Kris L. Giles and Tom A. Royer.
Aphid sampling in wheat (Kris Giles, Tom Royer, Norm Elliott, and S. D. Kindler). The autumn of 1999 saw a severe outbreak of greenbug in winter wheat. Much of the infestation occurred north of highway I-40. In general, late-planted fields sustained more injury. We completed data collection for development of presence-absence sampling plans for greenbug and bird cherry oat aphid and are developing two research papers for publication. Research suggests that different plans will be needed to accurately assess fall populations of greenbugs relative to spring populations.
Refinement of injury thresholds in winter wheat (Kris Giles, N.C. Elliott, Frank Tao, Tom Royer, and Gerrit Cuperus). This research is in its second year. Research plots are located at four sites, and two cultivars are being evaluated at each site. Once finished, this work will be integrated with the sampling information to develop a new set of guidelines for managing greenbug infestations in winter wheat.
Development of natural enemy thresholds in winter wheat (Kris Giles, Doug Jones, Norm Elliott, and Tom Royer). The research is in its second year. The first year of cage studies, designed to evaluate natural enemy impact on aphids, was completed at Chickasha. The second year of these cage studies is now underway, and results are being validated with 10 1-acre plots located in five different counties. This information will be integrated with the injury thresholds and sampling plans for greenbug to provide a comprehensive management program for greenbug in winter wheat.
Interaction of planting date and aphid management strategies in wheat (Tom Royer, Kris Giles, and Eugene Krenzer). Two years of research have been completed. Experiments conducted at Lahoma and Perkins suggested that seed treatments with imidacloprid and top-dress applications of a foliar insecticide can reduce aphid numbers. Results of this research currently are being written for publication.
Revision of B-831, Wheat Production Handbook (Tom Royer, Eugene Krenzer, and Jeff Miller). At present, the handbook has been revised extensively and is waiting for placement of photographs and editing. We are setting a target date of late spring for printing.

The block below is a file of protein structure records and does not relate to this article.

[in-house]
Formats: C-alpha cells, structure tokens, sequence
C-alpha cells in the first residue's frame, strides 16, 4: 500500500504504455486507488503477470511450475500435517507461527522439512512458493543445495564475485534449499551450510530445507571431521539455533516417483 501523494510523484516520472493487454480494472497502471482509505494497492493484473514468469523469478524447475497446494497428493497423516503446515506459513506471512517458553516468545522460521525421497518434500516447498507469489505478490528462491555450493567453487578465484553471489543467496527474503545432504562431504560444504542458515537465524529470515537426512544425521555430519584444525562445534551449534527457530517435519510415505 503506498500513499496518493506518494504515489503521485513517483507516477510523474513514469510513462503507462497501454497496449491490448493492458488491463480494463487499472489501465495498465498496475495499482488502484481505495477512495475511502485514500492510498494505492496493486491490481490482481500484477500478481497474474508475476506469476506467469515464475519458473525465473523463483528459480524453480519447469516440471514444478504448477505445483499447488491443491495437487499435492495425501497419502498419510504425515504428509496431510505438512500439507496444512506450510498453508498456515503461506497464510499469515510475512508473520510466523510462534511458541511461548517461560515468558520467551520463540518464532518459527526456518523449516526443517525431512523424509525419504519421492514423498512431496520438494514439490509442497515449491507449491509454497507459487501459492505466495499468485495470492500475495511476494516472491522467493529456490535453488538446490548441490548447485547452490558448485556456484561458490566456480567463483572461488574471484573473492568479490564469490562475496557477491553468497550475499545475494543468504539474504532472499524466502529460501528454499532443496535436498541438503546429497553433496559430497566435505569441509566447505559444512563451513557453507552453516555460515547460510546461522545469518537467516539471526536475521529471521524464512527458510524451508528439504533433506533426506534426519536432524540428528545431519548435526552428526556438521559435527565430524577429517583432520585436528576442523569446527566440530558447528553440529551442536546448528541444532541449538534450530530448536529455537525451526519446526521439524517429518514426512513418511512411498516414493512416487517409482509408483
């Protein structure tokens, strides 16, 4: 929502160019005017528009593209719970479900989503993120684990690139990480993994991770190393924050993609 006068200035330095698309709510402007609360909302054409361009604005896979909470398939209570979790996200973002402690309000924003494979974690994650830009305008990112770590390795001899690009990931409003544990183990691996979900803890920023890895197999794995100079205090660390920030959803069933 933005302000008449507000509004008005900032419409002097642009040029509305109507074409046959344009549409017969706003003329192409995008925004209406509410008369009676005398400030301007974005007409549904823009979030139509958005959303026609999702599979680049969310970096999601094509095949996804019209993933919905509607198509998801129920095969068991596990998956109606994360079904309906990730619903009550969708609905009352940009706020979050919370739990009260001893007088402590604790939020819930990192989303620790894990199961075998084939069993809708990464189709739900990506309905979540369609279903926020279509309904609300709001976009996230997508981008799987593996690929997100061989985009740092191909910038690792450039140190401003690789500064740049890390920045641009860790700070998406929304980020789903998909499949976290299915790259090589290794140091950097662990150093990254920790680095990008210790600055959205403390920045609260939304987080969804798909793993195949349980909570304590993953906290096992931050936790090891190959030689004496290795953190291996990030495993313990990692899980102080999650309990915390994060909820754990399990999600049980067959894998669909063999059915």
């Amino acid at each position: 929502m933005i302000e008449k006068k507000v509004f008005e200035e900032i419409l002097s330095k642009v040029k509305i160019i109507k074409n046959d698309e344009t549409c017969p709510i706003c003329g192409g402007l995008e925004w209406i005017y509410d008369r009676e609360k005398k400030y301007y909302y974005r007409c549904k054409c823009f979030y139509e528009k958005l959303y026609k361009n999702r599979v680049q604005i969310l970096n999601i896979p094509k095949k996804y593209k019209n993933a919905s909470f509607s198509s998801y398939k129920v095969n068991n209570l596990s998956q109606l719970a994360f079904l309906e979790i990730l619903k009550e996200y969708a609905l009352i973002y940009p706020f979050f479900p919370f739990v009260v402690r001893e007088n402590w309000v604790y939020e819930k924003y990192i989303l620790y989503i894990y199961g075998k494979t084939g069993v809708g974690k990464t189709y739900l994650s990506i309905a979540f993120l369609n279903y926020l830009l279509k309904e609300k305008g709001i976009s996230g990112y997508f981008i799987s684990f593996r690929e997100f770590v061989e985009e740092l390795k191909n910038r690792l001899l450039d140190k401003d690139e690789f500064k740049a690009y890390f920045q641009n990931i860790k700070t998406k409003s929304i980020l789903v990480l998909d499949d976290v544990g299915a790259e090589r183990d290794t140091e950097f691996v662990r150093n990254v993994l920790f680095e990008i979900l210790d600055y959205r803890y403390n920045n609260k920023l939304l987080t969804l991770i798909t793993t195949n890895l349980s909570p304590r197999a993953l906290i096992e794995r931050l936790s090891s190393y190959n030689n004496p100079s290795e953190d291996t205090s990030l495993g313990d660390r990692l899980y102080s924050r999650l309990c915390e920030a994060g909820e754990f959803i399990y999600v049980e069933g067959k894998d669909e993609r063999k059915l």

Effects of grazing on aphids in winter wheat (Kris Giles, Gene Krenzer, Gerald Horn, Tom Peeper, Jerry Michaels, and Tom Royer). A grazing study is being initiated to understand the effects of grazing on greenbug population dynamics and injury to winter wheat.
Evaluation of tri-trophic interactions among varieties of resistant and susceptible winter wheat, cereal aphids, and natural enemies of cereal aphids (Kris Giles and Roger Fuentes). Studies have been initiated to evaluate the interaction of host plant resistance, cereal aphids, and their natural enemies. Results will allow for a greater understanding of how and why natural enemies sometimes can control aphids.
Total yield losses from foliar diseases in Oklahoma in 1998-99 were minimal, although losses in specific fields were significant. Leaf rust and Septoria leaf blotch/Stagonospora glume blotch accounted for the major yield reductions. Usually, Septorial leaf/glume blotch is a minor problem in most of Oklahoma; however, abundant moisture and cool temperatures in April and May resulted in severe Septorial leaf/glume blotch in eastern and northcentral Oklahoma. The reactions of some popular cultivars planted in Oklahoma to leaf rust and Septorial leaf/glume blotch as observed in field plots in 1999 are given in Table 1.
|Cultivar||Leaf rust IT||SLB/SGB IT||Cultivar||Leaf rust IT||SLB/SGB IT|
|Agseco 7853||3||4||Tam 302||2||5|